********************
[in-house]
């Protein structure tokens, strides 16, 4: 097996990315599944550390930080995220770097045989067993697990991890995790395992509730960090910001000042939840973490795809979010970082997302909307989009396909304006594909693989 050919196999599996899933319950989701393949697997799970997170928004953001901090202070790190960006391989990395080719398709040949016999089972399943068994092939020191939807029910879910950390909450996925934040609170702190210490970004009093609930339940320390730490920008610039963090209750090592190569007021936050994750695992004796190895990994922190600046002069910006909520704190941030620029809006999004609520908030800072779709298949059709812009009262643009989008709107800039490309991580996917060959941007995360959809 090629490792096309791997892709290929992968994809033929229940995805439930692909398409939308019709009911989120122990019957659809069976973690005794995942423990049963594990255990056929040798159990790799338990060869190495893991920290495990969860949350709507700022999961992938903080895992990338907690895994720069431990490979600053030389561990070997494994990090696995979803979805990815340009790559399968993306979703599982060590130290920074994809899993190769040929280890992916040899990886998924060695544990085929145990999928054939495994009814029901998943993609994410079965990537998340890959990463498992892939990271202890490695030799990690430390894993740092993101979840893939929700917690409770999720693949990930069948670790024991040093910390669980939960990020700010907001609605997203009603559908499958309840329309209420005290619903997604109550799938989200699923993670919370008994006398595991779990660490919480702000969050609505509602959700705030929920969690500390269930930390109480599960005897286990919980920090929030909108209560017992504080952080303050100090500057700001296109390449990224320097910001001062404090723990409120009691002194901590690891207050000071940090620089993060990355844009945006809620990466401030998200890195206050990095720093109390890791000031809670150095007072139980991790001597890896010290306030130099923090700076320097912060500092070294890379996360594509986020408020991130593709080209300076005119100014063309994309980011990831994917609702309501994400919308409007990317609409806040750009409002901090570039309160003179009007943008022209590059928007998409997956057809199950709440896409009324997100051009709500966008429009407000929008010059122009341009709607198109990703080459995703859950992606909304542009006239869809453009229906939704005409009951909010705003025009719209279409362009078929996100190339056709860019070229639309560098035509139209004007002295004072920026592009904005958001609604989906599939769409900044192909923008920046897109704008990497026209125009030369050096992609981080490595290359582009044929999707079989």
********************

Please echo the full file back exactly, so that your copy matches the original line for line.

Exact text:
[in-house]
């Protein structure tokens, strides 16, 4: 097996990315599944550390930080995220770097045989067993697990991890995790395992509730960090910001000042939840973490795809979010970082997302909307989009396909304006594909693989 050919196999599996899933319950989701393949697997799970997170928004953001901090202070790190960006391989990395080719398709040949016999089972399943068994092939020191939807029910879910950390909450996925934040609170702190210490970004009093609930339940320390730490920008610039963090209750090592190569007021936050994750695992004796190895990994922190600046002069910006909520704190941030620029809006999004609520908030800072779709298949059709812009009262643009989008709107800039490309991580996917060959941007995360959809 090629490792096309791997892709290929992968994809033929229940995805439930692909398409939308019709009911989120122990019957659809069976973690005794995942423990049963594990255990056929040798159990790799338990060869190495893991920290495990969860949350709507700022999961992938903080895992990338907690895994720069431990490979600053030389561990070997494994990090696995979803979805990815340009790559399968993306979703599982060590130290920074994809899993190769040929280890992916040899990886998924060695544990085929145990999928054939495994009814029901998943993609994410079965990537998340890959990463498992892939990271202890490695030799990690430390894993740092993101979840893939929700917690409770999720693949990930069948670790024991040093910390669980939960990020700010907001609605997203009603559908499958309840329309209420005290619903997604109550799938989200699923993670919370008994006398595991779990660490919480702000969050609505509602959700705030929920969690500390269930930390109480599960005897286990919980920090929030909108209560017992504080952080303050100090500057700001296109390449990224320097910001001062404090723990409120009691002194901590690891207050000071940090620089993060990355844009945006809620990466401030998200890195206050990095720093109390890791000031809670150095007072139980991790001597890896010290306030130099923090700076320097912060500092070294890379996360594509986020408020991130593709080209300076005119100014063309994309980011990831994917609702309501994400919308409007990317609409806040750009409002901090570039309160003179009007943008022209590059928007998409997956057809199950709440896409009324997100051009709500966008429009407000929008010059122009341009709607198109990703080459995703859950992606909304542009006239869809453009229906939704005409009951909010705003025009719209279409362009078929996100190339056709860019070229639309560098035509139209004007002295004072920026592009904005958001609604989906599939769409900044192909923008920046897109704008990497026209125009030369050096992609981080490595290359582009044929999707079989």